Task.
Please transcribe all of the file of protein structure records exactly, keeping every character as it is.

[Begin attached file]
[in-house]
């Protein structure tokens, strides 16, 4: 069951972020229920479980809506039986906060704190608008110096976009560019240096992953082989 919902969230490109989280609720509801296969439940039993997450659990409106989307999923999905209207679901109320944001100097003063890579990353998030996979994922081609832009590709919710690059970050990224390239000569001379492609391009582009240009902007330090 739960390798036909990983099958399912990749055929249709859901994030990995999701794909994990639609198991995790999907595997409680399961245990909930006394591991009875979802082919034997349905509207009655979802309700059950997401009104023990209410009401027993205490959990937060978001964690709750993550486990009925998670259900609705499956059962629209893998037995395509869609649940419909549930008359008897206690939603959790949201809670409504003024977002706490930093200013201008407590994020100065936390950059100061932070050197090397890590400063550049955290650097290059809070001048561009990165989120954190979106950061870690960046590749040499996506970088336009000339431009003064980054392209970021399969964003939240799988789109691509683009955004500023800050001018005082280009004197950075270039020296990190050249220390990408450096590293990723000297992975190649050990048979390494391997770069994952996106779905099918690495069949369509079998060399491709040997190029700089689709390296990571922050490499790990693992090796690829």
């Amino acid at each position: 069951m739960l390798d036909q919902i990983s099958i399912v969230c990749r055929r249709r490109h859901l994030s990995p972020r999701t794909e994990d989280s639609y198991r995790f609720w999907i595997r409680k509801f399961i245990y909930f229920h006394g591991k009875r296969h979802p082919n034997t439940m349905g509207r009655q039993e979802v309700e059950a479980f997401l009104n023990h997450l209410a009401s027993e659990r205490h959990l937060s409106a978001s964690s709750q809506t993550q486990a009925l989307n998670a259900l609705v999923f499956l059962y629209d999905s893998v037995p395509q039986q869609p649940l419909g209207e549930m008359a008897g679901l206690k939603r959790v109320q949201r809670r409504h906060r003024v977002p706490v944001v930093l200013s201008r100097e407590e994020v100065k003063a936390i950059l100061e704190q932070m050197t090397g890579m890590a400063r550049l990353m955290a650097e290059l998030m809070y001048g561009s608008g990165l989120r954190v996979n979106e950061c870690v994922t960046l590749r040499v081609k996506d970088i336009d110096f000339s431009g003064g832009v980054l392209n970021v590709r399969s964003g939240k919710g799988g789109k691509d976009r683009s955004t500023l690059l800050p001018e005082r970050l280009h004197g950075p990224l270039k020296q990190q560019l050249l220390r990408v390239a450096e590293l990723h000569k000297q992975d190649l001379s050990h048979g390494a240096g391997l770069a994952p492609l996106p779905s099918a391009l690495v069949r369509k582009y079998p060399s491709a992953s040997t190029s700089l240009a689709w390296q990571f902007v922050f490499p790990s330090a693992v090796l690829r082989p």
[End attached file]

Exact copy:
[in-house]
């Protein structure tokens, strides 16, 4: 069951972020229920479980809506039986906060704190608008110096976009560019240096992953082989 919902969230490109989280609720509801296969439940039993997450659990409106989307999923999905209207679901109320944001100097003063890579990353998030996979994922081609832009590709919710690059970050990224390239000569001379492609391009582009240009902007330090 739960390798036909990983099958399912990749055929249709859901994030990995999701794909994990639609198991995790999907595997409680399961245990909930006394591991009875979802082919034997349905509207009655979802309700059950997401009104023990209410009401027993205490959990937060978001964690709750993550486990009925998670259900609705499956059962629209893998037995395509869609649940419909549930008359008897206690939603959790949201809670409504003024977002706490930093200013201008407590994020100065936390950059100061932070050197090397890590400063550049955290650097290059809070001048561009990165989120954190979106950061870690960046590749040499996506970088336009000339431009003064980054392209970021399969964003939240799988789109691509683009955004500023800050001018005082280009004197950075270039020296990190050249220390990408450096590293990723000297992975190649050990048979390494391997770069994952996106779905099918690495069949369509079998060399491709040997190029700089689709390296990571922050490499790990693992090796690829």
């Amino acid at each position: 069951m739960l390798d036909q919902i990983s099958i399912v969230c990749r055929r249709r490109h859901l994030s990995p972020r999701t794909e994990d989280s639609y198991r995790f609720w999907i595997r409680k509801f399961i245990y909930f229920h006394g591991k009875r296969h979802p082919n034997t439940m349905g509207r009655q039993e979802v309700e059950a479980f997401l009104n023990h997450l209410a009401s027993e659990r205490h959990l937060s409106a978001s964690s709750q809506t993550q486990a009925l989307n998670a259900l609705v999923f499956l059962y629209d999905s893998v037995p395509q039986q869609p649940l419909g209207e549930m008359a008897g679901l206690k939603r959790v109320q949201r809670r409504h906060r003024v977002p706490v944001v930093l200013s201008r100097e407590e994020v100065k003063a936390i950059l100061e704190q932070m050197t090397g890579m890590a400063r550049l990353m955290a650097e290059l998030m809070y001048g561009s608008g990165l989120r954190v996979n979106e950061c870690v994922t960046l590749r040499v081609k996506d970088i336009d110096f000339s431009g003064g832009v980054l392209n970021v590709r399969s964003g939240k919710g799988g789109k691509d976009r683009s955004t500023l690059l800050p001018e005082r970050l280009h004197g950075p990224l270039k020296q990190q560019l050249l220390r990408v390239a450096e590293l990723h000569k000297q992975d190649l001379s050990h048979g390494a240096g391997l770069a994952p492609l996106p779905s099918a391009l690495v069949r369509k582009y079998p060399s491709a992953s040997t190029s700089l240009a689709w390296q990571f902007v922050f490499p790990s330090a693992v090796l690829r082989p």